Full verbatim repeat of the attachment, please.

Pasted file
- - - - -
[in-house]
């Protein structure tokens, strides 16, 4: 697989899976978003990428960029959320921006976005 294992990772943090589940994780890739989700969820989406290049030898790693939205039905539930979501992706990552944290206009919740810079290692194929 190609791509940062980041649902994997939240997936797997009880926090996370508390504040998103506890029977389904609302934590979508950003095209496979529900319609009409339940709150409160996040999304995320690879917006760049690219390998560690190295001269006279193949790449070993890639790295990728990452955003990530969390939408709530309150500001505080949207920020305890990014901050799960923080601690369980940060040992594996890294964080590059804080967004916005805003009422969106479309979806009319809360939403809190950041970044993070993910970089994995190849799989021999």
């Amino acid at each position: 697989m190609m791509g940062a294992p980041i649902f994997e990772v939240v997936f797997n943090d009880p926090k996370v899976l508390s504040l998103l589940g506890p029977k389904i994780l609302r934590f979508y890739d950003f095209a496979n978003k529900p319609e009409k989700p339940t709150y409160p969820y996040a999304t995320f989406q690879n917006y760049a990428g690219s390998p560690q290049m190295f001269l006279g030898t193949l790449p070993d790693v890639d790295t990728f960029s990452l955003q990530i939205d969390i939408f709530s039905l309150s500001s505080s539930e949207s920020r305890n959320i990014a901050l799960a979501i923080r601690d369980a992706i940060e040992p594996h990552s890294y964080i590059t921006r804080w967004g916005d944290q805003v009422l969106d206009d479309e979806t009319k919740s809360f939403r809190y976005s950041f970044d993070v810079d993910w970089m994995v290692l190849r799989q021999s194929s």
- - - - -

[in-house]
């Protein structure tokens, strides 16, 4: 697989899976978003990428960029959320921006976005 294992990772943090589940994780890739989700969820989406290049030898790693939205039905539930979501992706990552944290206009919740810079290692194929 190609791509940062980041649902994997939240997936797997009880926090996370508390504040998103506890029977389904609302934590979508950003095209496979529900319609009409339940709150409160996040999304995320690879917006760049690219390998560690190295001269006279193949790449070993890639790295990728990452955003990530969390939408709530309150500001505080949207920020305890990014901050799960923080601690369980940060040992594996890294964080590059804080967004916005805003009422969106479309979806009319809360939403809190950041970044993070993910970089994995190849799989021999």
């Amino acid at each position: 697989m190609m791509g940062a294992p980041i649902f994997e990772v939240v997936f797997n943090d009880p926090k996370v899976l508390s504040l998103l589940g506890p029977k389904i994780l609302r934590f979508y890739d950003f095209a496979n978003k529900p319609e009409k989700p339940t709150y409160p969820y996040a999304t995320f989406q690879n917006y760049a990428g690219s390998p560690q290049m190295f001269l006279g030898t193949l790449p070993d790693v890639d790295t990728f960029s990452l955003q990530i939205d969390i939408f709530s039905l309150s500001s505080s539930e949207s920020r305890n959320i990014a901050l799960a979501i923080r601690d369980a992706i940060e040992p594996h990552s890294y964080i590059t921006r804080w967004g916005d944290q805003v009422l969106d206009d479309e979806t009319k919740s809360f939403r809190y976005s950041f970044d993070v810079d993910w970089m994995v290692l190849r799989q021999s194929s």